Mediastinal (thymic) large B-cell lymphoma: where do we stand?

Lancet Oncol. 2002 Apr;3(4):229-34. doi: 10.1016/s1470-2045(02)00714-3.


Mediastinal (thymic) B-cell lymphoma (MBL) is a locally highly aggressive tumour that was first definitively described in the early 1980s. The incidence of MBL is low, which made disease characterisation difficult initially. However, MBL has several peculiar clinical, morphological, immunological, and genetic features. Collectively, these characteristics distinguish it from other diffuse, large B-cell lymphomas. Consequently, MBL has become a defined subtype of diffuse large B-cell lymphoma with its own code (9679/3) in the International Classification of Diseases. New insights into the biological and clinical aspects of MBL have been gained from the study of large numbers of cases. Nevertheless, the histogenesis of the disease is not yet fully understood. We review the available data on MBL with special emphasis on its morphological, immunological, and genetic properties. Also discussed are recent data on molecular genetics, biology, and treatment.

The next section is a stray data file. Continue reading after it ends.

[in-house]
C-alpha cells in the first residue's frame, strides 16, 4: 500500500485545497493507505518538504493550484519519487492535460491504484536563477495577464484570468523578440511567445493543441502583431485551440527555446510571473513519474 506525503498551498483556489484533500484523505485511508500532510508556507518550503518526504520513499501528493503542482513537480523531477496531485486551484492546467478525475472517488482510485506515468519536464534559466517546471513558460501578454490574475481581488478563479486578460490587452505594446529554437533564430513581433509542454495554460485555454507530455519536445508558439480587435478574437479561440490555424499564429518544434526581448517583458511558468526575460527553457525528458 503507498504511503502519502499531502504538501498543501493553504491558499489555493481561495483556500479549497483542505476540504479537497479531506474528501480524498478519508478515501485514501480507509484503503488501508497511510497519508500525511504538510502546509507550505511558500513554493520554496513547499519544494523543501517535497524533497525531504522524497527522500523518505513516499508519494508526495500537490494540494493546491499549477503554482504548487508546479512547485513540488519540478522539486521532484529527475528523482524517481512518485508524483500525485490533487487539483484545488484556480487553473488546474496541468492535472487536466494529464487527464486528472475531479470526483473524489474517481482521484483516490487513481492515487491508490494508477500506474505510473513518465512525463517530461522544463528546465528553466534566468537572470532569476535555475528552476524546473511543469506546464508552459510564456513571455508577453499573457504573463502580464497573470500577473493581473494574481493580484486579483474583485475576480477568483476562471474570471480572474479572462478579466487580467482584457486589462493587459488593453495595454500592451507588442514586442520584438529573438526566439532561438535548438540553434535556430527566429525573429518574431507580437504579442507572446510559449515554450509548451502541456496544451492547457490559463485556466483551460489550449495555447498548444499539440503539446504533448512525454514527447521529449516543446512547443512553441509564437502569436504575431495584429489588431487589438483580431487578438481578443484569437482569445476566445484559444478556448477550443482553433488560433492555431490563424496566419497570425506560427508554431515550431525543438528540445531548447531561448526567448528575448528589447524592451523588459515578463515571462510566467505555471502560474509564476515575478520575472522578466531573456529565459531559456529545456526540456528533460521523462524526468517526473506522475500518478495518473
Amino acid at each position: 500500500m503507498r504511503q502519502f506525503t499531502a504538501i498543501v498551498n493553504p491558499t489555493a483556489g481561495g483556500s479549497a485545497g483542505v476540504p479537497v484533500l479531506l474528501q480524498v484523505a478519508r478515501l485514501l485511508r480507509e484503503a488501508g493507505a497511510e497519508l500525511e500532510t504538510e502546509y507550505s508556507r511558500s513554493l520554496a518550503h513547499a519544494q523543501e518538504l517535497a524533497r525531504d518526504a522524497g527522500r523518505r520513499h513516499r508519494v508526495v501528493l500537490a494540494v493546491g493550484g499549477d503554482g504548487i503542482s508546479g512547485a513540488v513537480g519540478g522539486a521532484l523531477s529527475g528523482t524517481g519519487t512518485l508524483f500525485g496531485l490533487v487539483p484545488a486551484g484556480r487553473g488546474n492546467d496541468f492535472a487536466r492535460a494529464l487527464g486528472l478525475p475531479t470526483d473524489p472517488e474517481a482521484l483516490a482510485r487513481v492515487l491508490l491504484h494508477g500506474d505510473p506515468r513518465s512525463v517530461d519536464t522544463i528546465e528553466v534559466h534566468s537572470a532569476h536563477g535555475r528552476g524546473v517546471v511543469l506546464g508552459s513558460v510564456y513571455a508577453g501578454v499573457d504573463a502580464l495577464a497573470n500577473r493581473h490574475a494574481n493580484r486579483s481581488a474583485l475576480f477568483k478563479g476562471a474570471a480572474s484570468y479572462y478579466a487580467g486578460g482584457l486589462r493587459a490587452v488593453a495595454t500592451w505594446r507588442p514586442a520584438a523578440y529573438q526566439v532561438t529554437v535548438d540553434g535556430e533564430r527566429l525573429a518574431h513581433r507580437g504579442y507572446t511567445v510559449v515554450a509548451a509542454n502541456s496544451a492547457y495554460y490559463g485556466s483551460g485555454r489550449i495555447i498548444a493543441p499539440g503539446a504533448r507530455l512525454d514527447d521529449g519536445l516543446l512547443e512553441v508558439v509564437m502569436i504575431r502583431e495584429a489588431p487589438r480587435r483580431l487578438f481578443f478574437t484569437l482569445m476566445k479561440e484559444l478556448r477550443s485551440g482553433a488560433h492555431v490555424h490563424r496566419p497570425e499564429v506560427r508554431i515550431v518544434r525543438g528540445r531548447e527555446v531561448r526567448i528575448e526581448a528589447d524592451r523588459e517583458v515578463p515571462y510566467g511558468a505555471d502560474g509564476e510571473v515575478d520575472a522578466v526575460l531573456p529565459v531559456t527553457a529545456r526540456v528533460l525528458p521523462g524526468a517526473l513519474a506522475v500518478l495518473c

Publication types

  • Research Support, Non-U.S. Gov't
  • Review

MeSH terms

  • Humans
  • Lymphoma, B-Cell / immunology
  • Lymphoma, B-Cell / pathology*
  • Lymphoma, B-Cell / therapy
  • Lymphoma, Large B-Cell, Diffuse / immunology
  • Lymphoma, Large B-Cell, Diffuse / pathology*
  • Lymphoma, Large B-Cell, Diffuse / therapy
  • Mediastinal Neoplasms / immunology
  • Mediastinal Neoplasms / pathology*
  • Mediastinal Neoplasms / therapy